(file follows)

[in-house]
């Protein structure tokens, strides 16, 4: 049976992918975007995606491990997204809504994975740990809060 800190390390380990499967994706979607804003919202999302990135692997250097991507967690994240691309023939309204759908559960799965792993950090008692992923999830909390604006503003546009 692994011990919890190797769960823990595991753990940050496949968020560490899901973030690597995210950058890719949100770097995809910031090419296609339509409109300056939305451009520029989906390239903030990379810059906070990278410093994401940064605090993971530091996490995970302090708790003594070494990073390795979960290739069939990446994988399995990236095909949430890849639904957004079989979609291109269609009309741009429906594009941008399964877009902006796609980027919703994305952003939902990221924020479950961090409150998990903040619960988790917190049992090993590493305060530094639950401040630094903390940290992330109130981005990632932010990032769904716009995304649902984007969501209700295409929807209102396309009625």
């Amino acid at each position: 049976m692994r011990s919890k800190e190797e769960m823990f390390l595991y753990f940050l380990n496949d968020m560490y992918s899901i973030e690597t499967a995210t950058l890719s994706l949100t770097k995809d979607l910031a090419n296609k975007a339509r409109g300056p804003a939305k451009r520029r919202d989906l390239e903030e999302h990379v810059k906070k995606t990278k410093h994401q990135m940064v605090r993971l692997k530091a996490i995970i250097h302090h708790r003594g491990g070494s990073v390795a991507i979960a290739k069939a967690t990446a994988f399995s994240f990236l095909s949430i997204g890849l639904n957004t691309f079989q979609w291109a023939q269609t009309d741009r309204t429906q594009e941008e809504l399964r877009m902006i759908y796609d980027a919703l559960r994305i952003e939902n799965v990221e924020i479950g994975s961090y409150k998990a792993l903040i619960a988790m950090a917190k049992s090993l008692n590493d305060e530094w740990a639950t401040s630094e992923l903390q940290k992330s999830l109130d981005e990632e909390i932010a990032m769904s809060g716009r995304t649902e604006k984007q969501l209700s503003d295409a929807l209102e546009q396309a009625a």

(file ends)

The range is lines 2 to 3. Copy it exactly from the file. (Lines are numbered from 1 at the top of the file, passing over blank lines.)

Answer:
């Protein structure tokens, strides 16, 4: 049976992918975007995606491990997204809504994975740990809060 800190390390380990499967994706979607804003919202999302990135692997250097991507967690994240691309023939309204759908559960799965792993950090008692992923999830909390604006503003546009 692994011990919890190797769960823990595991753990940050496949968020560490899901973030690597995210950058890719949100770097995809910031090419296609339509409109300056939305451009520029989906390239903030990379810059906070990278410093994401940064605090993971530091996490995970302090708790003594070494990073390795979960290739069939990446994988399995990236095909949430890849639904957004079989979609291109269609009309741009429906594009941008399964877009902006796609980027919703994305952003939902990221924020479950961090409150998990903040619960988790917190049992090993590493305060530094639950401040630094903390940290992330109130981005990632932010990032769904716009995304649902984007969501209700295409929807209102396309009625």
């Amino acid at each position: 049976m692994r011990s919890k800190e190797e769960m823990f390390l595991y753990f940050l380990n496949d968020m560490y992918s899901i973030e690597t499967a995210t950058l890719s994706l949100t770097k995809d979607l910031a090419n296609k975007a339509r409109g300056p804003a939305k451009r520029r919202d989906l390239e903030e999302h990379v810059k906070k995606t990278k410093h994401q990135m940064v605090r993971l692997k530091a996490i995970i250097h302090h708790r003594g491990g070494s990073v390795a991507i979960a290739k069939a967690t990446a994988f399995s994240f990236l095909s949430i997204g890849l639904n957004t691309f079989q979609w291109a023939q269609t009309d741009r309204t429906q594009e941008e809504l399964r877009m902006i759908y796609d980027a919703l559960r994305i952003e939902n799965v990221e924020i479950g994975s961090y409150k998990a792993l903040i619960a988790m950090a917190k049992s090993l008692n590493d305060e530094w740990a639950t401040s630094e992923l903390q940290k992330s999830l109130d981005e990632e909390i932010a990032m769904s809060g716009r995304t649902e604006k984007q969501l209700s503003d295409a929807l209102e546009q396309a009625a």